The images of the Buddha are either in sitting or standing postures. The sitting posture is generally known as Padamasana in which he is shown as sitting with crossed legs keeping one leg on the other. Though very rarely, we also come across images which are made to sit in European fashion as at Ellora and Ajanta. This may be due to Greek influence. The different postures are known as mudras and the following are the most common.
1. Padmasana mudra - the Padmasana (lotus posture) is the position invariably assumed for meditation. It consists of crossing the legs so that the upturned sole of the right foot rests on the left thigh while the sole of the left foot rests on the right thigh. The two hands are placed on the crossed legs one upon the other.
2. Dhammacakra mudra - the Buddha is sitting in padmasana posture while his hands are held near the heart. The right hand thumb and the first finger are joined together and they are made to touch the middle finger of the left hand. He seems to be unravelling a knotty problem to the audience. This is the attitude of preaching the First Sermon at Sarnath. Most of the images at Sarnath have this posture.
3. Bhumisparsa mudra - in this posture the Buddha is sitting in padmasana while the right hand is made to drop downwards, pointing towards the earth while the left hand is placed on the crossed legs. This depicts an important incident in the Buddha’s life and has now become a favourite theme of Buddhist sculptors.
4. Abhaya mudra - this posture is usually depicted by bending the right hand against its shoulder with the palm turned towards the audience. The other hand slings down. This is the attitude of giving protection or blessing to the devotees. In this mudra the Buddha is invariably standing. In Buddhist countries when a layman salutes a bhikkhu with folded hands, the latter does not return the courtesy in the same manner but instead he utters the words, sukhi hotu, meaning “may you be happy”. Probably at an earlier period the custom of raising the right hand at the same moment in the posture of giving blessing was prevalent but abandoned later on.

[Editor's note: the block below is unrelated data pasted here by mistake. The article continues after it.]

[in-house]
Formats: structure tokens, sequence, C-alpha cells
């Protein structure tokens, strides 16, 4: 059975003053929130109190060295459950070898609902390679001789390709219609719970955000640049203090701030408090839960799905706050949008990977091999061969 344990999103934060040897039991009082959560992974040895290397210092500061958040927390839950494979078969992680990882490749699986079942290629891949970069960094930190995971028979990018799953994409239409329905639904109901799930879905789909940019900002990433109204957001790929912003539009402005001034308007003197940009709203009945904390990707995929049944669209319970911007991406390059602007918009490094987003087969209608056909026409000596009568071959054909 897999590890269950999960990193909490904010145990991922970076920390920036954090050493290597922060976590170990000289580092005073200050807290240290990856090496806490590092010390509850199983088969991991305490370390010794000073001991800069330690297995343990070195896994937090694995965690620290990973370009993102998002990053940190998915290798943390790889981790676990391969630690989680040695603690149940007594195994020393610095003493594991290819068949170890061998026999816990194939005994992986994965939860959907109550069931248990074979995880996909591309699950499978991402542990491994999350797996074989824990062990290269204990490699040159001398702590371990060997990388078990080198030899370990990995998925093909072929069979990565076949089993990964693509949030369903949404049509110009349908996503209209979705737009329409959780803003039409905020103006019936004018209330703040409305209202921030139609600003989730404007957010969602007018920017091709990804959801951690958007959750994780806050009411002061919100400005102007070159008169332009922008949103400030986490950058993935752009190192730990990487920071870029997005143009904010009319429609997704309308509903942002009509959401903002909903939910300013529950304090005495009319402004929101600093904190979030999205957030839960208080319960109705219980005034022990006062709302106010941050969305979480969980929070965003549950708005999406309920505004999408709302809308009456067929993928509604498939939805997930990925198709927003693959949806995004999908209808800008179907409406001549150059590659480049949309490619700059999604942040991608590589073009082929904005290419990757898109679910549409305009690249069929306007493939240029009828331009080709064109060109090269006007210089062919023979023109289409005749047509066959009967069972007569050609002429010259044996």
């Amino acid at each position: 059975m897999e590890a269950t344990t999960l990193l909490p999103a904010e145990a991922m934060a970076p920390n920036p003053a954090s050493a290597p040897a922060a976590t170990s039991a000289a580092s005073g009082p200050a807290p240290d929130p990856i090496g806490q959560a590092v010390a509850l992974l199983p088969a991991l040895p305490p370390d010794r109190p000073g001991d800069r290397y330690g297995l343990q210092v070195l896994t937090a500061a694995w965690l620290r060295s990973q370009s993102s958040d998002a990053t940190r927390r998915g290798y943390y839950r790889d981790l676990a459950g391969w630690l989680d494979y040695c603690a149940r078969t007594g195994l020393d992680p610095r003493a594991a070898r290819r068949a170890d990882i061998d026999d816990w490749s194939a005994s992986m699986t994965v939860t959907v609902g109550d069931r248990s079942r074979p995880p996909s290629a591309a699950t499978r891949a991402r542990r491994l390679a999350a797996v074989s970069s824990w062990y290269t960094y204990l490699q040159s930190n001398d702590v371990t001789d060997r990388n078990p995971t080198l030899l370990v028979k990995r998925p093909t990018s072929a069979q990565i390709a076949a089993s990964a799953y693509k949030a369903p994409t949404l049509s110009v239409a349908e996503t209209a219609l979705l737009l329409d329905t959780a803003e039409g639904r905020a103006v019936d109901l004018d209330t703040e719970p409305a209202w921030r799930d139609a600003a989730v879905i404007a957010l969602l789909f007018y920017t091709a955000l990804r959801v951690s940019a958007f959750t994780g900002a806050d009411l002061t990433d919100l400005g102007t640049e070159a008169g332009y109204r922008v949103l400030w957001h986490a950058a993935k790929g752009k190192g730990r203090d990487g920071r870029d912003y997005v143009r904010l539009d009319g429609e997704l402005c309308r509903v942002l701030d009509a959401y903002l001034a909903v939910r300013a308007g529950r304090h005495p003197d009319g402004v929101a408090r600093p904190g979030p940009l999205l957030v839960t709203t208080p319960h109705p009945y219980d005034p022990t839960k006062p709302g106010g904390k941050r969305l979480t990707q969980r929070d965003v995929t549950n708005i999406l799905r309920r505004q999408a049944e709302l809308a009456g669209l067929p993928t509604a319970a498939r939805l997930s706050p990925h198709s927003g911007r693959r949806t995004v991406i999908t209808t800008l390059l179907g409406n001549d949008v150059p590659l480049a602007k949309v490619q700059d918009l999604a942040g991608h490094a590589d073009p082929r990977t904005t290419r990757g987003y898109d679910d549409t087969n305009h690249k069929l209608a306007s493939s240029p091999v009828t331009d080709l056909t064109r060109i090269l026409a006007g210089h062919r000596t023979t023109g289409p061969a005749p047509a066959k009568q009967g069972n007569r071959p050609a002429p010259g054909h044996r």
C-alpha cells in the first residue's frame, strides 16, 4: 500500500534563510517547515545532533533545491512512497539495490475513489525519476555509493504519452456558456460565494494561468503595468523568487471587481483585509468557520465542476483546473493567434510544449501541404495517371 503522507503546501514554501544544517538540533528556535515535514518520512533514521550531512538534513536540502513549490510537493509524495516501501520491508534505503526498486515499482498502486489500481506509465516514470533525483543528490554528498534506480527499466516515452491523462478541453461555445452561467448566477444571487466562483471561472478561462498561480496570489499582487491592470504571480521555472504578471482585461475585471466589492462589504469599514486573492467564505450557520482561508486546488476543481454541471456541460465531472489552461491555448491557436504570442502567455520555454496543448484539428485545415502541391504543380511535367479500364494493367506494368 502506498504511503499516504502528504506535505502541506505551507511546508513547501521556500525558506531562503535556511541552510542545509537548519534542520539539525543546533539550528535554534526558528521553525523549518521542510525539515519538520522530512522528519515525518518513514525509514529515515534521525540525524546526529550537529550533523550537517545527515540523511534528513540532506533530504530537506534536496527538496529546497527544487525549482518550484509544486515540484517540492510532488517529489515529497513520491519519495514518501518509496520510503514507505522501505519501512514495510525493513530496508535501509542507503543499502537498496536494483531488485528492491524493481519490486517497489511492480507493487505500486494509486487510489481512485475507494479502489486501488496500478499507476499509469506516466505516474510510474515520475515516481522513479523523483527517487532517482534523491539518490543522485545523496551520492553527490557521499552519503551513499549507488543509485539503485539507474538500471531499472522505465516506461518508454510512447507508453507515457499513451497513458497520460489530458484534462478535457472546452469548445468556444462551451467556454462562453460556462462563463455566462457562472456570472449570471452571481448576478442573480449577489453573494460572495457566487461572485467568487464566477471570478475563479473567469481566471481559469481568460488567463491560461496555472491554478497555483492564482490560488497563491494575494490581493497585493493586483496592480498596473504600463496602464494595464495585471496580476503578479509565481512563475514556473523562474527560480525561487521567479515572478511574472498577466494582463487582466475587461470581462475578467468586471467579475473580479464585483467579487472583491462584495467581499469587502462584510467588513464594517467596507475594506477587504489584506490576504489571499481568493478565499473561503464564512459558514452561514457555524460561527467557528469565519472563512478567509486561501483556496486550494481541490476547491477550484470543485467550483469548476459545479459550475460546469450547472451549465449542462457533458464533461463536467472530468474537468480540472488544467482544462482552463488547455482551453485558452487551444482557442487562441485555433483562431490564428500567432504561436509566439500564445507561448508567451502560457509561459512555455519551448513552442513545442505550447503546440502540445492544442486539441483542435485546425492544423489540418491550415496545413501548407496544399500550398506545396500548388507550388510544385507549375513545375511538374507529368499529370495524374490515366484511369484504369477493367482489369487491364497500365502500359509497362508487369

5. Dhyana mudra - here the figure of the Buddha is seen to sit in padmasana with eyes half closed, the legs are crossed and the palm of one hand is placed on the other and both the hands are made to rest on the crossed legs.
6. Pindapata mudra - here the figure is standing holding the begging bowl in his hands which are locked together. It is in this attitude that the monks go collecting alms for their meals.
7. Parinibbana mudra - as at Kusinara, in this mudra the Buddha is seen lying down fully stretched with his right hand placed against the cheek. He is lying on his right side. This is the position in which he used to sleep and also passed away into Mahaparinibbana. Ignorant guides describe this posture as the ‘Sleeping Buddha’, but it certainly does not signify that.
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